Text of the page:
American author Mary E. Davis revisits the life of composer Erik Satie, re-establishing him as one of the key innovators in modernist music and culture.
Eccentric even by the standards of Parisian artistic avant-garde and fin de siècle bohemians, Erik Satie was famous for his unusual manners, outfits, and radical artistic gestures. Together with periods of poverty and despair—and other crises in his life—his eccentricity made him a cult figure in the history of music. However, despite his talent, Satie remained in the shadow of his contemporaries Debussy, Stravinsky, and Ravel. Revisiting some of the key episodes of his life, Mary E. Davis re-establishes Satie’s innovative contribution to the transition from the classical era to the modernist musical culture of the post-war period.
Despite the fact that he was believed to be “the laziest student in the Conservatoire”, Satie never gave up music. In his early works he was already deconstructing the classical tradition and introducing to it elements of music hall, chanson, cabaret, and other popular genres. Declared “musically bankrupt” by critics, Satie stubbornly rejected convention and remained faithful to his experiments.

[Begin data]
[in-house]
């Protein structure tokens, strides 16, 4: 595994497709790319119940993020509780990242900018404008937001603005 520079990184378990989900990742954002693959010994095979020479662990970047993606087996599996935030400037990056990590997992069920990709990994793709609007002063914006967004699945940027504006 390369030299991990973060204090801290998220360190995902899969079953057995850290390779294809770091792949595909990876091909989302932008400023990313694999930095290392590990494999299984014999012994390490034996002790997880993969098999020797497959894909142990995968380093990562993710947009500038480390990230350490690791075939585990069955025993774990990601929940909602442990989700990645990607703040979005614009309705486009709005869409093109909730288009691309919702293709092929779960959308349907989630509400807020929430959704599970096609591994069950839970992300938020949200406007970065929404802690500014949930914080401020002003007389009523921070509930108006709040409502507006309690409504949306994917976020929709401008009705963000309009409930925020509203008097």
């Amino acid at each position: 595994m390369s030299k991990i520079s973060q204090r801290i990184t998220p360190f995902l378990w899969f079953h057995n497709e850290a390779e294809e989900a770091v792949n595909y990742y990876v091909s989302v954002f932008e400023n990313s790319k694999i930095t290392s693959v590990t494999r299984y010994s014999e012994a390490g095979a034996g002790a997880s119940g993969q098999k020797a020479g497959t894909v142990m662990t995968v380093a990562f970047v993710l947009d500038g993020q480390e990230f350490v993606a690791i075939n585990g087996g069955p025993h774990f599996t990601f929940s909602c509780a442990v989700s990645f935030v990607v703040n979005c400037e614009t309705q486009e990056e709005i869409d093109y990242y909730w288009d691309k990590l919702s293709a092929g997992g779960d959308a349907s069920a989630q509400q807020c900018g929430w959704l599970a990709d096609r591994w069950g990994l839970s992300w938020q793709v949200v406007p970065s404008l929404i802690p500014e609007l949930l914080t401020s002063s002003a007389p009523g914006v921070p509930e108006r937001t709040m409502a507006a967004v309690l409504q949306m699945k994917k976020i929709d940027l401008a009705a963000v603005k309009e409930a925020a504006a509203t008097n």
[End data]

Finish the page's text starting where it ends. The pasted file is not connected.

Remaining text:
In the 1880s and 1890s, Satie composed his first ambitious works (Gymnopédies), met Claude Debussy and worked in the fashionable cabarets Chat de Noir and Auberge du Clou. In the early twentieth century, he studied modern theories of counterpoint at Paris’s experimental music school Schola Cantorum, which brought on his most prolific period in the 1910s–1920s—the decades when his best-known works were made—from the multimedia series Sports et divertissements (Sports and Pastimes) that mixed music with everyday life, advertising, and theatre, to furniture music made to provide background for various leisure activities.
Together with Jean Cocteau, Pablo Picasso, and Léonide Massine, Satie worked on the ballet Parade that was produced by Sergei Diaghilev's Ballets Russes, and on Étienne de Beaumont's Mercure. In 1920 he met Tristan Tzara and entered the Dadaist circle. Soon after, he wrote the music for the notorious show Relâche (Show Cancelled), which ended with Satie and Francis Picabia driving a Citroën onto the theatre stage.
Satie was often called Velvet Gentleman for wasting half of his inheritance on identical corduroy suits, which he wore for many years. His friend Picabia came up with another nickname: Erik Satirik, pointing to the composer’s sense of humour that manifests itself clearly in most of his works. Long before the age of pop art and celebrity culture, Satie, as Davis writes, “understood the value of cutting a unique— and easily recognizable—figure”. And this unique image of a charismatic dandy and idiosyncratic genius, which Satie maintained throughout his life, is at the center of this book.
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